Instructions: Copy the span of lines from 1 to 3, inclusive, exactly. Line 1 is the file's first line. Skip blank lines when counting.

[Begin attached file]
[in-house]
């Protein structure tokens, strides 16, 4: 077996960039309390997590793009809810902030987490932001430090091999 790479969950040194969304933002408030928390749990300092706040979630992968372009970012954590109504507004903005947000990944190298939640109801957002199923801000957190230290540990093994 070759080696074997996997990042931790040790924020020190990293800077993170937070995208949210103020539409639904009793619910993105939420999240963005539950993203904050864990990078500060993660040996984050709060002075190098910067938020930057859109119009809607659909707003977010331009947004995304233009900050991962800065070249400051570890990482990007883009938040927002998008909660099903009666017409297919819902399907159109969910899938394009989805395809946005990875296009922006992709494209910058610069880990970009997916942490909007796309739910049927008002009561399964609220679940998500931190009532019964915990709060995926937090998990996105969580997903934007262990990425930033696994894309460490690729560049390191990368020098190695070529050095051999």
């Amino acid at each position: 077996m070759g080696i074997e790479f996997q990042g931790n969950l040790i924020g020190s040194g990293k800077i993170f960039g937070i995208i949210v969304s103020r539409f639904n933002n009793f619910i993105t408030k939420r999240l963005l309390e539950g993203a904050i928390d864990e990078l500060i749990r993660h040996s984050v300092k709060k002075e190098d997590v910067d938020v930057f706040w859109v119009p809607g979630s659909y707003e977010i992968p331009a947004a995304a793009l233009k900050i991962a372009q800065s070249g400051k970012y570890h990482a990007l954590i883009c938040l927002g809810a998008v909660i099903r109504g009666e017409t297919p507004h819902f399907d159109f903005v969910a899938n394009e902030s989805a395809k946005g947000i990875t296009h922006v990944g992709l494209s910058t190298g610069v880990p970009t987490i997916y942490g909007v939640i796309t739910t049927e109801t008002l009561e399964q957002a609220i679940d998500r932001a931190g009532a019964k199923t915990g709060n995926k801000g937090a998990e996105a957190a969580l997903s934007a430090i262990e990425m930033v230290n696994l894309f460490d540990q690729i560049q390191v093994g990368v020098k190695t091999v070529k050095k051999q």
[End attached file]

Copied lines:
[in-house]
């Protein structure tokens, strides 16, 4: 077996960039309390997590793009809810902030987490932001430090091999 790479969950040194969304933002408030928390749990300092706040979630992968372009970012954590109504507004903005947000990944190298939640109801957002199923801000957190230290540990093994 070759080696074997996997990042931790040790924020020190990293800077993170937070995208949210103020539409639904009793619910993105939420999240963005539950993203904050864990990078500060993660040996984050709060002075190098910067938020930057859109119009809607659909707003977010331009947004995304233009900050991962800065070249400051570890990482990007883009938040927002998008909660099903009666017409297919819902399907159109969910899938394009989805395809946005990875296009922006992709494209910058610069880990970009997916942490909007796309739910049927008002009561399964609220679940998500931190009532019964915990709060995926937090998990996105969580997903934007262990990425930033696994894309460490690729560049390191990368020098190695070529050095051999």
């Amino acid at each position: 077996m070759g080696i074997e790479f996997q990042g931790n969950l040790i924020g020190s040194g990293k800077i993170f960039g937070i995208i949210v969304s103020r539409f639904n933002n009793f619910i993105t408030k939420r999240l963005l309390e539950g993203a904050i928390d864990e990078l500060i749990r993660h040996s984050v300092k709060k002075e190098d997590v910067d938020v930057f706040w859109v119009p809607g979630s659909y707003e977010i992968p331009a947004a995304a793009l233009k900050i991962a372009q800065s070249g400051k970012y570890h990482a990007l954590i883009c938040l927002g809810a998008v909660i099903r109504g009666e017409t297919p507004h819902f399907d159109f903005v969910a899938n394009e902030s989805a395809k946005g947000i990875t296009h922006v990944g992709l494209s910058t190298g610069v880990p970009t987490i997916y942490g909007v939640i796309t739910t049927e109801t008002l009561e399964q957002a609220i679940d998500r932001a931190g009532a019964k199923t915990g709060n995926k801000g937090a998990e996105a957190a969580l997903s934007a430090i262990e990425m930033v230290n696994l894309f460490d540990q690729i560049q390191v093994g990368v020098k190695t091999v070529k050095k051999q």